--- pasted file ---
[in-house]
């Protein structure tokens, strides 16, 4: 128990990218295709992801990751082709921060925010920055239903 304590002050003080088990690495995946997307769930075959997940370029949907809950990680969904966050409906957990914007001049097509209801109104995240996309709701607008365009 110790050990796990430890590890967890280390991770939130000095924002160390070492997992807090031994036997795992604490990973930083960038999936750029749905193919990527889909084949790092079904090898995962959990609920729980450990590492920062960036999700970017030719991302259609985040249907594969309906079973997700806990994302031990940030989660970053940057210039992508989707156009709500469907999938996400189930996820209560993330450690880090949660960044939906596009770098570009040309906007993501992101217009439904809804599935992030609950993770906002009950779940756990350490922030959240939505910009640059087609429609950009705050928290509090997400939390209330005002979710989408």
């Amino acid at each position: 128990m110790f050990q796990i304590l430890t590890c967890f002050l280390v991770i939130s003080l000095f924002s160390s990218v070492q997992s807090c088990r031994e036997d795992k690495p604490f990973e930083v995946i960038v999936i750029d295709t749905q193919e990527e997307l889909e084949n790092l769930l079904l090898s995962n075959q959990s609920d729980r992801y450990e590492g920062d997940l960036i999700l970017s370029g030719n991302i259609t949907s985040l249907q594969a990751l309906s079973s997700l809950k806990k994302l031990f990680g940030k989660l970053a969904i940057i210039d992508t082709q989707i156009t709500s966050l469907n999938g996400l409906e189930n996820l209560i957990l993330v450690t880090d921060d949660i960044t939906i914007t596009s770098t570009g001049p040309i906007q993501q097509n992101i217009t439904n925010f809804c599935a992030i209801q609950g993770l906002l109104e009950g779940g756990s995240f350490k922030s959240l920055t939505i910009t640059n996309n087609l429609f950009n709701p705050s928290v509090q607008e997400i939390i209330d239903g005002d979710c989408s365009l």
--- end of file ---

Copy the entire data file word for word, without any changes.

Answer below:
[in-house]
């Protein structure tokens, strides 16, 4: 128990990218295709992801990751082709921060925010920055239903 304590002050003080088990690495995946997307769930075959997940370029949907809950990680969904966050409906957990914007001049097509209801109104995240996309709701607008365009 110790050990796990430890590890967890280390991770939130000095924002160390070492997992807090031994036997795992604490990973930083960038999936750029749905193919990527889909084949790092079904090898995962959990609920729980450990590492920062960036999700970017030719991302259609985040249907594969309906079973997700806990994302031990940030989660970053940057210039992508989707156009709500469907999938996400189930996820209560993330450690880090949660960044939906596009770098570009040309906007993501992101217009439904809804599935992030609950993770906002009950779940756990350490922030959240939505910009640059087609429609950009705050928290509090997400939390209330005002979710989408």
């Amino acid at each position: 128990m110790f050990q796990i304590l430890t590890c967890f002050l280390v991770i939130s003080l000095f924002s160390s990218v070492q997992s807090c088990r031994e036997d795992k690495p604490f990973e930083v995946i960038v999936i750029d295709t749905q193919e990527e997307l889909e084949n790092l769930l079904l090898s995962n075959q959990s609920d729980r992801y450990e590492g920062d997940l960036i999700l970017s370029g030719n991302i259609t949907s985040l249907q594969a990751l309906s079973s997700l809950k806990k994302l031990f990680g940030k989660l970053a969904i940057i210039d992508t082709q989707i156009t709500s966050l469907n999938g996400l409906e189930n996820l209560i957990l993330v450690t880090d921060d949660i960044t939906i914007t596009s770098t570009g001049p040309i906007q993501q097509n992101i217009t439904n925010f809804c599935a992030i209801q609950g993770l906002l109104e009950g779940g756990s995240f350490k922030s959240l920055t939505i910009t640059n996309n087609l429609f950009n709701p705050s928290v509090q607008e997400i939390i209330d239903g005002d979710c989408s365009l």